Saturday, July 14, 2007
Autism blogging, part one
I have so much on my mind right now that the possibility for numerous rambling, self-referential posts looms large. So let me go by topics. I have noticed that I am more open in comments on other people's blogs than on my own about some of the realities of my life. Such as my son being on the mild end of the autism spectrum.
I don't talk or think much about this in my day to day life any more for a few reasons: I no longer drive for hours each week carting him to special therapies and interventions; I worry about the labels we give our children and how it limits us all to focus too much on the deficits; I am used to our routines and have (mostly) adjusted my expectations; and he is very high-functioning. Also, because explaining often doesn't seem worth the time it takes.
The short version is that he was diagnosed with Sensory Integration Dysfunction at age 4 after a series of weird tests which were required if he was to be allowed to stay in his hoity-toity pre-school (where we sent him hoping its calming atmosphere would allow him to blossom, whereas the very stimulating pre-school where he had been made him nuts). Turns out, we did everything they asked and they still kicked him out ("We're just not set up for a child with special needs like his") the day before we were to leave on a long vacation and just before public schools were getting ready to start. We hurriedly enrolled him in kindergarten, which turned out to be a wonderful thing.
SID can mean many things. It's kind of an umbrella diagnosis for kids demonstrating autism-like behaviors in some areas, but not in others. My guy is not Aspberger's syndrome, which is a little farther along the spectrum, but you may have heard of Aspberger's, which seems terribly common these days. (Many have noted the correspondence in the rise of autism spectrum disorders with the rise of a) vaccines and b) C-sections. I 'll not debate that here).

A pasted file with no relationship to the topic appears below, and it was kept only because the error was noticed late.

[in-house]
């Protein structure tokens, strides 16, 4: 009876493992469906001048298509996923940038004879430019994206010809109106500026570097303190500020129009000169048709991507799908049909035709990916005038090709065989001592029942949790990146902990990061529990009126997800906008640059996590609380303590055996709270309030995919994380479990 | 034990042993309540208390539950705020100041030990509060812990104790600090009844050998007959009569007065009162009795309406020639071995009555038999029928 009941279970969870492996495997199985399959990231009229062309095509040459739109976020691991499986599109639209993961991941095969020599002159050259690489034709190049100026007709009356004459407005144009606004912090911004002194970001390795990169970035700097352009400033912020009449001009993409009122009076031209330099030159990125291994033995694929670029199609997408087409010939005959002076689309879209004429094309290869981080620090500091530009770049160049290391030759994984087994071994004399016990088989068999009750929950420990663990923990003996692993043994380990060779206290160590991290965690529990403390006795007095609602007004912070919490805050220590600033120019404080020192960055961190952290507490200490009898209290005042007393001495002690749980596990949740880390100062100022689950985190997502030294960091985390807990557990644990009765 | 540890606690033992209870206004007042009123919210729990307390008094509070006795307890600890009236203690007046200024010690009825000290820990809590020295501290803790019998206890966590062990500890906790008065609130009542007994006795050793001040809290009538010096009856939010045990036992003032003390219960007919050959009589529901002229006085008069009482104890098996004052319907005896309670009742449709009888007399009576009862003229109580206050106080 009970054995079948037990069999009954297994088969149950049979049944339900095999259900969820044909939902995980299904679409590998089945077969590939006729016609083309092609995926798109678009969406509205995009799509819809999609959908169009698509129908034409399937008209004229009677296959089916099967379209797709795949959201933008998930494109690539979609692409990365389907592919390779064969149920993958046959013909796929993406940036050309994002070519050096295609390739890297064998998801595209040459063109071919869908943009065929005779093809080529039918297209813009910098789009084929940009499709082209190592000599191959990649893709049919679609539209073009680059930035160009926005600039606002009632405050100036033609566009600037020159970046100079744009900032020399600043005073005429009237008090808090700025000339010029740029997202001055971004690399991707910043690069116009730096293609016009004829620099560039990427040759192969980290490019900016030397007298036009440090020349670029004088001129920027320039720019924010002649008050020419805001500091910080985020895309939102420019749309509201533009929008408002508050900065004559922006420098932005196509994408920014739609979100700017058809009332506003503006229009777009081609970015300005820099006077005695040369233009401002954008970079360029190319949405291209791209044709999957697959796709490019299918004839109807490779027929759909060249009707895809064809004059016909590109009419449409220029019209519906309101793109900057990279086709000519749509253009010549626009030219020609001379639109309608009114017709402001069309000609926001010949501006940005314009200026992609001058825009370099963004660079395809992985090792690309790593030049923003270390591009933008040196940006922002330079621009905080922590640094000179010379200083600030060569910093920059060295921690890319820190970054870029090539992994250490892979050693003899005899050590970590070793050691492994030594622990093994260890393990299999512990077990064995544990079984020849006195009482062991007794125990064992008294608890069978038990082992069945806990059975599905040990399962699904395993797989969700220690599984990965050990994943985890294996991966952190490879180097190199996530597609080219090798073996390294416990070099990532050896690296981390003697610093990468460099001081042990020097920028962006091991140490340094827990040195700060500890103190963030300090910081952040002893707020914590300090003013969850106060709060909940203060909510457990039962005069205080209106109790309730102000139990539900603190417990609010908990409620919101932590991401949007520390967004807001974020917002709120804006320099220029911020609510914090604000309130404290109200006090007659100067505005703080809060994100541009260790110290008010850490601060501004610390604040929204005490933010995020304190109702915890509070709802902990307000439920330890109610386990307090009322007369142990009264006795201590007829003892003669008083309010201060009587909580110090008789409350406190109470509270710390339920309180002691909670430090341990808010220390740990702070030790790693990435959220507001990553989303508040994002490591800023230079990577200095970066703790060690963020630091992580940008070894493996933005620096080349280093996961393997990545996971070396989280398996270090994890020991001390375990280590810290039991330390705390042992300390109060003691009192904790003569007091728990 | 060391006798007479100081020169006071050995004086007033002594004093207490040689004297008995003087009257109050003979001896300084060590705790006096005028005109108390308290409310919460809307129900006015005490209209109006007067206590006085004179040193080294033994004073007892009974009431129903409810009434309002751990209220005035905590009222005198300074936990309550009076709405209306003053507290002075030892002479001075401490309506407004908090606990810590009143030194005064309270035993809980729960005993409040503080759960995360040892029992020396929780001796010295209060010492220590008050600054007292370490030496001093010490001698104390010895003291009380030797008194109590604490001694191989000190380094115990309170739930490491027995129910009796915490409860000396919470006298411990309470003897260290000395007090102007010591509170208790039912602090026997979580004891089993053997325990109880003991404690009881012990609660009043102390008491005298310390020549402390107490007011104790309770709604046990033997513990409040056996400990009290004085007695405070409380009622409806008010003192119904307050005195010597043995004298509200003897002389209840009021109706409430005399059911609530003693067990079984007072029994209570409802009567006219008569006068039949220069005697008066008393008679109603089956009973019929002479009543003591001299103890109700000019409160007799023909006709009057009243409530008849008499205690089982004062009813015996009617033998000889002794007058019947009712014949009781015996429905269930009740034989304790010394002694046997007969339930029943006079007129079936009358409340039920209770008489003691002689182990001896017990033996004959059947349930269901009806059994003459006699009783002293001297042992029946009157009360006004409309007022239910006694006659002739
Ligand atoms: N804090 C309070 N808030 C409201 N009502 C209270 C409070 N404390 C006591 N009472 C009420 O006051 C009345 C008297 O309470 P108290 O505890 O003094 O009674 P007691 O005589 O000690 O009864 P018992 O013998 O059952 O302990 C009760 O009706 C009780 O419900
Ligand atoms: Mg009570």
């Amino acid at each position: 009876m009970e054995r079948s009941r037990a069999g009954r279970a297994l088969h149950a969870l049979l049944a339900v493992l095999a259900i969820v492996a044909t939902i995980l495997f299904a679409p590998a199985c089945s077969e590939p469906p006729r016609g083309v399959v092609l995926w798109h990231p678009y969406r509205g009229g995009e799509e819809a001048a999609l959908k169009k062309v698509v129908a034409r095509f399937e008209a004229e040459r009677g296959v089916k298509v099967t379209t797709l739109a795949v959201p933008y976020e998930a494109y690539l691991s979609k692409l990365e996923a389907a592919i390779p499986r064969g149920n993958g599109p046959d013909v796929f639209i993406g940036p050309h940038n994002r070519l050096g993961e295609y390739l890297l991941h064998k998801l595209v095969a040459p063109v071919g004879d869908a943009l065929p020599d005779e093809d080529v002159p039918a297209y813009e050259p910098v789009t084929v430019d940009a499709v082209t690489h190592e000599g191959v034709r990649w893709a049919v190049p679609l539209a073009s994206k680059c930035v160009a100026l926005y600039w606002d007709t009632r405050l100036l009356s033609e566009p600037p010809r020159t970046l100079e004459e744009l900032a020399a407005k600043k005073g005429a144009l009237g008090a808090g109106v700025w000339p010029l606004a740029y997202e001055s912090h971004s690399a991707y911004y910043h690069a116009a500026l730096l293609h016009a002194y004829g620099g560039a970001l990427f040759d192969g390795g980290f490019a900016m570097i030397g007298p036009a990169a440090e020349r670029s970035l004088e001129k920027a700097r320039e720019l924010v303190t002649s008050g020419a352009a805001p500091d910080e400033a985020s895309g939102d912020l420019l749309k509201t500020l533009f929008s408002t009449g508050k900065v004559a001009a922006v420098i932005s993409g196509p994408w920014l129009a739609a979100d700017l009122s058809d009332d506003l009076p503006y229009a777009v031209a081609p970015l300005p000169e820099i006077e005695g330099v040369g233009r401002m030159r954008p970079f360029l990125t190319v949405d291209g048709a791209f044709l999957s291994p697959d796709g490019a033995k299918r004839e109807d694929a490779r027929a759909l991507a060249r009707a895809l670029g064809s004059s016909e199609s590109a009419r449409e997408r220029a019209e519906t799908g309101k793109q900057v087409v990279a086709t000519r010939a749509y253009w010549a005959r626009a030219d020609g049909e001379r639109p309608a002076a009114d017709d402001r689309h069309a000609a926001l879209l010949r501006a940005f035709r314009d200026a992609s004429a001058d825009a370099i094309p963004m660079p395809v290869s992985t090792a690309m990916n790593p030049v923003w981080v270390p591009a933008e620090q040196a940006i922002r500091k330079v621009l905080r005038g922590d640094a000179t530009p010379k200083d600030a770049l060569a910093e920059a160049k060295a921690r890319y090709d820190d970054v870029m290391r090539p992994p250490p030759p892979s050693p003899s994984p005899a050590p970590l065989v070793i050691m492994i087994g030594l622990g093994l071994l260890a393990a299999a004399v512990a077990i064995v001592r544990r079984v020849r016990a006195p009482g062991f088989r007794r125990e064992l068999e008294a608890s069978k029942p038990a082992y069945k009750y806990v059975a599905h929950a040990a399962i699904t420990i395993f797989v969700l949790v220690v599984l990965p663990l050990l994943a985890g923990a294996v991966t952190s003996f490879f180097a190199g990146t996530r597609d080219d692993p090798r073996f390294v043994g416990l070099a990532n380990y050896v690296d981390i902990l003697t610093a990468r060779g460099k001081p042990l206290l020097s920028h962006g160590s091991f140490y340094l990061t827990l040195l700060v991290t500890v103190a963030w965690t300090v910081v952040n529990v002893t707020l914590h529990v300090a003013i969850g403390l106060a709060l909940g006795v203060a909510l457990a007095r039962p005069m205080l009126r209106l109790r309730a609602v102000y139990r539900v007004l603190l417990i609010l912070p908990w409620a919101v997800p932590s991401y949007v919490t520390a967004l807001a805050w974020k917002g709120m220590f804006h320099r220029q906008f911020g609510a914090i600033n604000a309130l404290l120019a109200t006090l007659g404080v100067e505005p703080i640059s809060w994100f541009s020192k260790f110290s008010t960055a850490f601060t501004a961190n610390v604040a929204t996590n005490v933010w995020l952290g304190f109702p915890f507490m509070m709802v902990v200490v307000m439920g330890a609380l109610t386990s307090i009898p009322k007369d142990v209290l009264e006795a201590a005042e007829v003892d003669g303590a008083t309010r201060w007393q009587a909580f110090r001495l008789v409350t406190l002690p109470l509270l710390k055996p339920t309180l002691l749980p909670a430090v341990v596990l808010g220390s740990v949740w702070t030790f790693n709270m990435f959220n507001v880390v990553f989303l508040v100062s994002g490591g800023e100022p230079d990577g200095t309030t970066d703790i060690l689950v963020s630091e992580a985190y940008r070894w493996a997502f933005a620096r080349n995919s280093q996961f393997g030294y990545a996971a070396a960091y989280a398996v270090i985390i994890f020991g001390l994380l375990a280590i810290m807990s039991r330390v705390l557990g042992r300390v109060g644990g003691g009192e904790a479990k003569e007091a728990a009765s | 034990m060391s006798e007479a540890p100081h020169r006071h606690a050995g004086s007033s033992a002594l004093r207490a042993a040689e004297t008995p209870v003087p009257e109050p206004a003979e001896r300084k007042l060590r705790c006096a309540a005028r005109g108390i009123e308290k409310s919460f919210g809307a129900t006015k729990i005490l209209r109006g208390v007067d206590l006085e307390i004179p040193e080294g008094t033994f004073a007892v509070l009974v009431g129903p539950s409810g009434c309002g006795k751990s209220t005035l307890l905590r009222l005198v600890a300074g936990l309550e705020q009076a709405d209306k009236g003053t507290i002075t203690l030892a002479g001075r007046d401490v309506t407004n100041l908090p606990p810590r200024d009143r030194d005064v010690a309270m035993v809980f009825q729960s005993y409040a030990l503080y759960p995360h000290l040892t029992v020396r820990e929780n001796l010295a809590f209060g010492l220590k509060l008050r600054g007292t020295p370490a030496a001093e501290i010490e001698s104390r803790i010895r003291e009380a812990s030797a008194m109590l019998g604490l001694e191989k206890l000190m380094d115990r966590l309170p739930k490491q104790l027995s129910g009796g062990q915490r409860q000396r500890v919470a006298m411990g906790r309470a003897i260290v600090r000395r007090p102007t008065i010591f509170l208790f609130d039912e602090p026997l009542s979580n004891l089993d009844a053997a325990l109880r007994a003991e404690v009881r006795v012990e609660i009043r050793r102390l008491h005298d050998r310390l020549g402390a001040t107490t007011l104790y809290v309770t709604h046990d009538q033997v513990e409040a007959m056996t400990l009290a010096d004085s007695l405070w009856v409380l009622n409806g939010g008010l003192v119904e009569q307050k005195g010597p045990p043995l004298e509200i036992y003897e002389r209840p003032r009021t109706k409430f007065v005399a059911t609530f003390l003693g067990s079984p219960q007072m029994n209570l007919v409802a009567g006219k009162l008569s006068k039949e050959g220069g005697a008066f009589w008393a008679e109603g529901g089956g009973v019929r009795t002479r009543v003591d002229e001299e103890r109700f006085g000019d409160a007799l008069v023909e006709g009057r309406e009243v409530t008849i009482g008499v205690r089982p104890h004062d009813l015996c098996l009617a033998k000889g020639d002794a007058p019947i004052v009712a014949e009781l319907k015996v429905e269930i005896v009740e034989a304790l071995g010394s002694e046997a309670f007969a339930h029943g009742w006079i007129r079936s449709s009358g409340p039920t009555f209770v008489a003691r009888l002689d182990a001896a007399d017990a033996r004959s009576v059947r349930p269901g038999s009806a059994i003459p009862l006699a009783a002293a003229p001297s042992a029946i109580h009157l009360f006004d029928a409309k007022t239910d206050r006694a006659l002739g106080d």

While on vacation I spent two nights with a friend who adopted three kids (siblings), all of whom turned out to have fetal alcohol syndrome, to greater or lesser degrees. She and I bonded back in those early days after the diagnosis when I was adjusting to the idea of being a mom of a "special needs" child. I remember a day when I took my son to a local indoor pool and he went into full-blown hysteria. There was absolutely no child psychology technique that could have calmed him down. I just had to do everything in my power to get him re-dressed and out of there. Later he begged me never to take him to the "talking pool" again. After my initial confusion, I realized that the loud echoing nature of the indoor pool had scared the bejeebers out of him. One of his areas of sensory dysfunction is around sound. He has extremely good hearing, with little to no capacity to distinguish between sounds or filter them. So he hears everything at once. This makes focusing on what a teacher is saying in a classroom full of squirmy boys and girls very difficult and showing up at a pool with loud splashing and squealing echoing around the room downright unbearable. But at the time of the pool incident it was this friend to whom I could confess, "Some days, I just want a normal child."
As is typical of autism spectrum children, mine is gifted in certain areas and absolutely obsessive about those things which interest him. It is beyond comprehension for him that other people are not endlessly fascinated with the machinations of elevators, for example. So we compromise. He got to choose the places we visited on our first two days in DC and they were the buildings with his favorite elevators. But for my side, we also got to enjoy other parts of the buildings, once there. So we rode elevators all over town: the Library of Congress, the Botanical Gardens, the Museum of Natural History, the parking garage in downtown Silver Spring and, his all time favorite elevator, the Old Post Office on Pennsylvania Avenue (in the photo). Other than the parking garage, all of them have pretty nice exhibits attached, as well. So it was a good trip for both of us.
Like with some of my own stuff (which can make my life hell, but also keeps it interesting), there are days when I still think, "I just want a normal child," but many more when I think how much of life has been opened up to me that I never would have noticed before if it weren't for this unique and wonderful and maddeningly obsessive little person with whom I get to share my life.